Disconnection Man
Chasing the writing dream, hanging out with the Pcp folks, it is easy to forget just how different our lives are from most folks. To compound the situation, we're fighting tooth and claw for a place in a genre that most folks consider to be hack work. You earn one brand of derision sitting in the coffee shop working on the great American novel; working on the great American Fantasy novel inspires another level of disgust.

To work as an undiscovered writer is to attempt to disconnect yourself from nearly every expectation placed on you by our culture. Chances are you're not going to make money, and even if you do sell a story it can be tough to explain to the inlaws just what that story is about.

But what are our options, really? Would I be a better person if I settled in to the rest of my life, kept the same job for the next thirty years, bought an RV and moved to Florida? Is this success?

It seems to me that some of us have been given an choice: to either succeed at living ordinary lives, or to fail at living extraordinary lives. Success --if it ever comes, and however we define it-- isn't something we can control. If we can accept that, and go on writing regardless, despite all the derision and rejection letters, then maybe, maybe, we'll be selling novels some day.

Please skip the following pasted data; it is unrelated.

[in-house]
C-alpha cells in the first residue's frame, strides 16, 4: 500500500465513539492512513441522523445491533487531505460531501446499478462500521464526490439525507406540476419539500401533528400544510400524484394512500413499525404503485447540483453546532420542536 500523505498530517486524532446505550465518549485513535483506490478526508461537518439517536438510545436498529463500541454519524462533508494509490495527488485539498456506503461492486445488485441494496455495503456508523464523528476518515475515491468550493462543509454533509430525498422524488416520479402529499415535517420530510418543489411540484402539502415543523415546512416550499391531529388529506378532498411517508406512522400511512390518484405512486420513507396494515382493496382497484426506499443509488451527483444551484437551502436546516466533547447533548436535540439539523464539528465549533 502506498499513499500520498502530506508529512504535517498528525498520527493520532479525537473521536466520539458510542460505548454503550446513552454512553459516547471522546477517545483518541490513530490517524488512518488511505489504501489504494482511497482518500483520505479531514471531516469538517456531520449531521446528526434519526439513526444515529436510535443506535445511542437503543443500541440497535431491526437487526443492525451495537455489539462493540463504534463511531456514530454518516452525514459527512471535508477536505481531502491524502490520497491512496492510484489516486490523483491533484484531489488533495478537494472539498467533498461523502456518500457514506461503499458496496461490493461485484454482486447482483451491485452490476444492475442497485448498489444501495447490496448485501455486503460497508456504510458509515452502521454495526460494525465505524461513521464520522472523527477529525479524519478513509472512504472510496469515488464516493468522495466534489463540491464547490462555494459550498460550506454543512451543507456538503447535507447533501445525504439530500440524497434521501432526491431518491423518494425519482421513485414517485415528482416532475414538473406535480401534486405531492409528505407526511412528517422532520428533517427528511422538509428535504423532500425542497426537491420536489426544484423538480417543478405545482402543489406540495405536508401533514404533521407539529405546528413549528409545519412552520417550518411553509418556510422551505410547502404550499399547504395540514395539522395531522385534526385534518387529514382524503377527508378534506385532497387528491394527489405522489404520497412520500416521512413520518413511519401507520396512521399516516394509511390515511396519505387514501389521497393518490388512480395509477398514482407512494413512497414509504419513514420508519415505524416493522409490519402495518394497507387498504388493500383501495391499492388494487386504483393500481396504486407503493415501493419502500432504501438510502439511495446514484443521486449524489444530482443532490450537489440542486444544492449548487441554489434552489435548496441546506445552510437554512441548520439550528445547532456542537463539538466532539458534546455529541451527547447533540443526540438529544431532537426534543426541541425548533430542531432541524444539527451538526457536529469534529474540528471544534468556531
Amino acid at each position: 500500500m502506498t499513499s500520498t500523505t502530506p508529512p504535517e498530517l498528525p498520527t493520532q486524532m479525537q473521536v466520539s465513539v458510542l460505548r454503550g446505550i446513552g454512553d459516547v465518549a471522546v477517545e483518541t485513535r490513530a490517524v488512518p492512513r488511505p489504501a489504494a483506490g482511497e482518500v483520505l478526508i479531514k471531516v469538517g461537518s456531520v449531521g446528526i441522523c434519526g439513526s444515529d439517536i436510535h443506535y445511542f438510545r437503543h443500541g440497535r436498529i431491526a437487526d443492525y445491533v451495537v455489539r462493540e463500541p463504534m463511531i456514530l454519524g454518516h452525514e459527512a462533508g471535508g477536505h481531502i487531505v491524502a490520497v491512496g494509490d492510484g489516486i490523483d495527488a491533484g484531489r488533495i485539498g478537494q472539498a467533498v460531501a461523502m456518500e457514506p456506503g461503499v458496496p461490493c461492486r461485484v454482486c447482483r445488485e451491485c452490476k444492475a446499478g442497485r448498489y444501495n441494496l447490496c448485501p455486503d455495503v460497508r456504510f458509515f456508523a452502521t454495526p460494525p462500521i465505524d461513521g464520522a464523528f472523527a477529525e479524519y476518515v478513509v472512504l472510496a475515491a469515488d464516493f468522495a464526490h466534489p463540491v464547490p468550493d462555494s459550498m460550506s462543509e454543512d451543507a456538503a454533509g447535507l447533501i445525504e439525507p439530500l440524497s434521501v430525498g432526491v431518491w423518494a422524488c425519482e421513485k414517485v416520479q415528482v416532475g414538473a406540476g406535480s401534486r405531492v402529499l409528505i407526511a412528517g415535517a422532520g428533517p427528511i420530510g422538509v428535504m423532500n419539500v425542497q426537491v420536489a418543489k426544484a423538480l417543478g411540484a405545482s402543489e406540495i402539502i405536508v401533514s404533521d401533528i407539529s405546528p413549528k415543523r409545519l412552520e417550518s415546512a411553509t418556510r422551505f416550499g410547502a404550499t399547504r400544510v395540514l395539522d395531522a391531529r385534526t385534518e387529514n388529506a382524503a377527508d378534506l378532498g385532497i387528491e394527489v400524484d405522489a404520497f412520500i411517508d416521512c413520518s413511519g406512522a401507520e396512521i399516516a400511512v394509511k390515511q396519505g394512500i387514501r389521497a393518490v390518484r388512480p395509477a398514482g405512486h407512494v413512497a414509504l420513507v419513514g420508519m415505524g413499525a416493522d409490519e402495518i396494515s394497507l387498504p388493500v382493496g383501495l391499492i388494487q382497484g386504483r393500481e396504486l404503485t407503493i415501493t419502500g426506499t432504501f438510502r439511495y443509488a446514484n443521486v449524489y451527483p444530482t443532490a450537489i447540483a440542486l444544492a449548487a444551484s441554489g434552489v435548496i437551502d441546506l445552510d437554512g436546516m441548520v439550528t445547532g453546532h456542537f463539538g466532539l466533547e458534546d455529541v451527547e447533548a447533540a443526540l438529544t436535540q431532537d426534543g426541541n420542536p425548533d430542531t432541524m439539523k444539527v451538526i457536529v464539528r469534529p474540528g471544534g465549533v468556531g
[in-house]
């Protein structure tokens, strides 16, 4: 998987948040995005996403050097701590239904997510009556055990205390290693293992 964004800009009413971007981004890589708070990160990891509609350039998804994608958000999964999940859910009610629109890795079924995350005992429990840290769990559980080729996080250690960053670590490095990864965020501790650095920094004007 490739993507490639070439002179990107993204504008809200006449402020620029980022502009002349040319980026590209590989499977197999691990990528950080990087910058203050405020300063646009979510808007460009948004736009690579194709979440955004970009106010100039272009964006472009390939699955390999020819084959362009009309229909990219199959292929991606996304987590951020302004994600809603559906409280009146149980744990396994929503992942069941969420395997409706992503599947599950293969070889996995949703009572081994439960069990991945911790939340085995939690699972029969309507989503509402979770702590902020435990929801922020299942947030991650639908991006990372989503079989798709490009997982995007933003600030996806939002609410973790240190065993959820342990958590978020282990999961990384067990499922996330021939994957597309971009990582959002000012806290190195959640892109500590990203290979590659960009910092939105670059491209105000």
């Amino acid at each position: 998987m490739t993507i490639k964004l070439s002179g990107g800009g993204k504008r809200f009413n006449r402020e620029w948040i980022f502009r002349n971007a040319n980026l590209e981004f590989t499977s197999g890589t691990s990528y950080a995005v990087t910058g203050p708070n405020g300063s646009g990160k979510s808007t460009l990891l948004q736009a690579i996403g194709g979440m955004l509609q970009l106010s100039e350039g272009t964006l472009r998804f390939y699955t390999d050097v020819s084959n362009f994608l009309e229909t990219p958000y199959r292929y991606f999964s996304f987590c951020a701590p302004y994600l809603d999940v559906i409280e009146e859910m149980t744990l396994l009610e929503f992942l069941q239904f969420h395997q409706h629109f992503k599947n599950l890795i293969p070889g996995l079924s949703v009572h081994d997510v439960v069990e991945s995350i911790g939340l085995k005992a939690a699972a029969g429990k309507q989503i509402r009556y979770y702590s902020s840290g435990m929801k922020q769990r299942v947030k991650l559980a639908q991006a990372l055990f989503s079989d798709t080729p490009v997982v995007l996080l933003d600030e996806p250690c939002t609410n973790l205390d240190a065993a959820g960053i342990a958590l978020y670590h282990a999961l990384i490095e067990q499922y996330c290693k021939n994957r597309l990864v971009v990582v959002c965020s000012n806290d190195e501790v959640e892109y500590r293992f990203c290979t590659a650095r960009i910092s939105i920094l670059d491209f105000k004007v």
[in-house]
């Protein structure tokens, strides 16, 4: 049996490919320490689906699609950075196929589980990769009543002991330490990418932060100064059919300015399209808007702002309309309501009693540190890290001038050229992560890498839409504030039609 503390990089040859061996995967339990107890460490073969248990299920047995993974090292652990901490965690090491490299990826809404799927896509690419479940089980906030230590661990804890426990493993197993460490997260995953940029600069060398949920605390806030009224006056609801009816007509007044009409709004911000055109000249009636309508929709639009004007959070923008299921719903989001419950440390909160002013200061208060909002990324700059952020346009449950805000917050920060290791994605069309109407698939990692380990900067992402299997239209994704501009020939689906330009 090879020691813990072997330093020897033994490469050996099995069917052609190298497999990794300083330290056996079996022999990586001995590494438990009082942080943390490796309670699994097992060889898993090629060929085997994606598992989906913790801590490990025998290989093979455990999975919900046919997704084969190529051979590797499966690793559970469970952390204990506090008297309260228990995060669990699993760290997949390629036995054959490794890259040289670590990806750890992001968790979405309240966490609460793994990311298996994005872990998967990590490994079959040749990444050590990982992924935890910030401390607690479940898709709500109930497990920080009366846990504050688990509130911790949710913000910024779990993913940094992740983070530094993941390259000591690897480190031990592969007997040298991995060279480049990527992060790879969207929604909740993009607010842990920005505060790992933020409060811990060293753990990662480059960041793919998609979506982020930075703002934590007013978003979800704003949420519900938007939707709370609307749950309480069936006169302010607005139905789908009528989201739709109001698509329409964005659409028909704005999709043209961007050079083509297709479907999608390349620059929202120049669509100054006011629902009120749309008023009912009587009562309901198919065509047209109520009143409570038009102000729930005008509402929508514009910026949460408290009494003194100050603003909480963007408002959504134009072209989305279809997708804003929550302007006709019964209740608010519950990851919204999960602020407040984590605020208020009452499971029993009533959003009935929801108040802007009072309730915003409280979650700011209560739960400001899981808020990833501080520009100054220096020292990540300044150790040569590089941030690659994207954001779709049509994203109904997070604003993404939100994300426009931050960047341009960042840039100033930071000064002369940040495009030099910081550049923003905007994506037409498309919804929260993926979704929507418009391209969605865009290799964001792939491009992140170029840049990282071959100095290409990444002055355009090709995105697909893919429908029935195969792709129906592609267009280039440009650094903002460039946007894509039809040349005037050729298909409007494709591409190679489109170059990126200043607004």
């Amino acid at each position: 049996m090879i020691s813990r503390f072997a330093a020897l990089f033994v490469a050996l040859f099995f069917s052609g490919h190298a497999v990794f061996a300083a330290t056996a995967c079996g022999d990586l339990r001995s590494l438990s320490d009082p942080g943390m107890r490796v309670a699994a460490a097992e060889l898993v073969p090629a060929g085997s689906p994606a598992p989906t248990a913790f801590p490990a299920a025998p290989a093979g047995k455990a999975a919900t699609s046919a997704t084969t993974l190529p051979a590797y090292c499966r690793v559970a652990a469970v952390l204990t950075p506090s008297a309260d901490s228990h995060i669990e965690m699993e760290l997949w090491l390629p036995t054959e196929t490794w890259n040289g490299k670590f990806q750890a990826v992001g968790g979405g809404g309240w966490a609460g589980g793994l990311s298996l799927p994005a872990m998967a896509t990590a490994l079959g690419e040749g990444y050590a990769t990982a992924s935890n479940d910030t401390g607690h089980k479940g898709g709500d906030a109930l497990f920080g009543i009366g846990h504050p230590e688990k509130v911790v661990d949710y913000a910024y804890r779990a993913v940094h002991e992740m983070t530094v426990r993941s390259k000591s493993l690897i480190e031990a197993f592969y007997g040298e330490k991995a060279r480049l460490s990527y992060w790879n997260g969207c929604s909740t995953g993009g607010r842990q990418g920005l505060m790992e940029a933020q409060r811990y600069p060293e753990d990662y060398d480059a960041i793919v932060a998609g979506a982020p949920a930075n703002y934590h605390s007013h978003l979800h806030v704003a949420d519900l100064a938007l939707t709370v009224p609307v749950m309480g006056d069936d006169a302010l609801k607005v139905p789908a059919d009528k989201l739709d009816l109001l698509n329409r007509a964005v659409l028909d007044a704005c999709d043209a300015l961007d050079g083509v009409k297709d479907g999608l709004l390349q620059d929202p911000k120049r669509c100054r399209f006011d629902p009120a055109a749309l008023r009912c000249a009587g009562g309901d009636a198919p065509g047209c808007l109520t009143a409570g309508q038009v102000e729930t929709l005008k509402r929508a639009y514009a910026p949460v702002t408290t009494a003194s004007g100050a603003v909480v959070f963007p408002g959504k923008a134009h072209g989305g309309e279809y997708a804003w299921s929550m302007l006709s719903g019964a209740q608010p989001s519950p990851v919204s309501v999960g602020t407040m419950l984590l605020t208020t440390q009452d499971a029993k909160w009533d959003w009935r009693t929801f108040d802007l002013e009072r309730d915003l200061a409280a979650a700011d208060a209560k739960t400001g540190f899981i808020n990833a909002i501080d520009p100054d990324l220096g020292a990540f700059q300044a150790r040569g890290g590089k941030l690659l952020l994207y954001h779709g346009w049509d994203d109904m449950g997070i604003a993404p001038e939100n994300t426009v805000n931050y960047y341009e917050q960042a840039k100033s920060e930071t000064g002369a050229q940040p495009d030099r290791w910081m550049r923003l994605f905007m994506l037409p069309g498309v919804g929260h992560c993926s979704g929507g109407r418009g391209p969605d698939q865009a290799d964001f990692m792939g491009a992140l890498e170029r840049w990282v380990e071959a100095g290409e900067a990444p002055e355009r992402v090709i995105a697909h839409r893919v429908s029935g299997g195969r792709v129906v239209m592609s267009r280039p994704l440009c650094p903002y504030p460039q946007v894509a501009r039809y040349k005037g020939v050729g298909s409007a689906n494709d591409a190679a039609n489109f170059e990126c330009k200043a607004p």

It would be a lie to say that selling stories doesn't make me the happiest man on the planet. But if I base my happiness and self-esteem on getting stories or novels accepted, then I'm setting up a long hard road. I don't know how you work it out, but for my own sanity, I've found a medium between the two extremes, and it has required ignoring nearly everything my culture would have me strive for.

Every time I put another SASE in the mail it is a blind shot at the moon, but the corollary of that is this: one day I might come home with the moon over my shoulder.


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